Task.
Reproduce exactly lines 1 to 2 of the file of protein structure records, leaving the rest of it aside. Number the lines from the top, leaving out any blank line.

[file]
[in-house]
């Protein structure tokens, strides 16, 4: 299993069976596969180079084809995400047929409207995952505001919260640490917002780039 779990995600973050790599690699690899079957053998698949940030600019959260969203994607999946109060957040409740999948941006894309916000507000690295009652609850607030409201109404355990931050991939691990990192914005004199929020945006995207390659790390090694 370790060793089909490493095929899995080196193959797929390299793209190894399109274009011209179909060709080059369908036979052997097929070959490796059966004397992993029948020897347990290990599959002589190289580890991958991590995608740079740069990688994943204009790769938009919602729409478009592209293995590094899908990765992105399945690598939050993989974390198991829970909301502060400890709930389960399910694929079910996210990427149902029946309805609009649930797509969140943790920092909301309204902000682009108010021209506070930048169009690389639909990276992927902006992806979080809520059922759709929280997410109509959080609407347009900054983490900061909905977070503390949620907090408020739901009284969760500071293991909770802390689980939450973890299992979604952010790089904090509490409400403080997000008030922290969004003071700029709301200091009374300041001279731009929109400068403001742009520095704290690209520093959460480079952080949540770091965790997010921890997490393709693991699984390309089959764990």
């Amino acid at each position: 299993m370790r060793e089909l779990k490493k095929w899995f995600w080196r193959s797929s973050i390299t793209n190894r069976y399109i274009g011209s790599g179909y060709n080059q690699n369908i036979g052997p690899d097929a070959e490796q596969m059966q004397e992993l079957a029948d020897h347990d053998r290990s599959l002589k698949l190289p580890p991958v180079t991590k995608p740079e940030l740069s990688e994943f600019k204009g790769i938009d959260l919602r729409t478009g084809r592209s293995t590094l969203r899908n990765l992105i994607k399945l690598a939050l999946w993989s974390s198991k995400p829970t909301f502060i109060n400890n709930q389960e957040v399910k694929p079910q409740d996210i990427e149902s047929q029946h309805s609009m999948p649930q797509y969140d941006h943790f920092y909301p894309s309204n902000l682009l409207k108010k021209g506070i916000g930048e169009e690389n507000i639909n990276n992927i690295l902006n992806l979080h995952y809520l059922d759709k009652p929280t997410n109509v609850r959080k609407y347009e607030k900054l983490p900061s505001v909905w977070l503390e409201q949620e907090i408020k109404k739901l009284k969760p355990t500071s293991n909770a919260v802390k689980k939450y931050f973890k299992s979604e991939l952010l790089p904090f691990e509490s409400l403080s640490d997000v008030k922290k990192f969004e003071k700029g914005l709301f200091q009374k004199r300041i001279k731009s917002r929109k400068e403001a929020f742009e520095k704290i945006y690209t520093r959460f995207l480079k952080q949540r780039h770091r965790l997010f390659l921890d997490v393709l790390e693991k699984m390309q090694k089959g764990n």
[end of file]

[in-house]
């Protein structure tokens, strides 16, 4: 299993069976596969180079084809995400047929409207995952505001919260640490917002780039 779990995600973050790599690699690899079957053998698949940030600019959260969203994607999946109060957040409740999948941006894309916000507000690295009652609850607030409201109404355990931050991939691990990192914005004199929020945006995207390659790390090694 370790060793089909490493095929899995080196193959797929390299793209190894399109274009011209179909060709080059369908036979052997097929070959490796059966004397992993029948020897347990290990599959002589190289580890991958991590995608740079740069990688994943204009790769938009919602729409478009592209293995590094899908990765992105399945690598939050993989974390198991829970909301502060400890709930389960399910694929079910996210990427149902029946309805609009649930797509969140943790920092909301309204902000682009108010021209506070930048169009690389639909990276992927902006992806979080809520059922759709929280997410109509959080609407347009900054983490900061909905977070503390949620907090408020739901009284969760500071293991909770802390689980939450973890299992979604952010790089904090509490409400403080997000008030922290969004003071700029709301200091009374300041001279731009929109400068403001742009520095704290690209520093959460480079952080949540770091965790997010921890997490393709693991699984390309089959764990």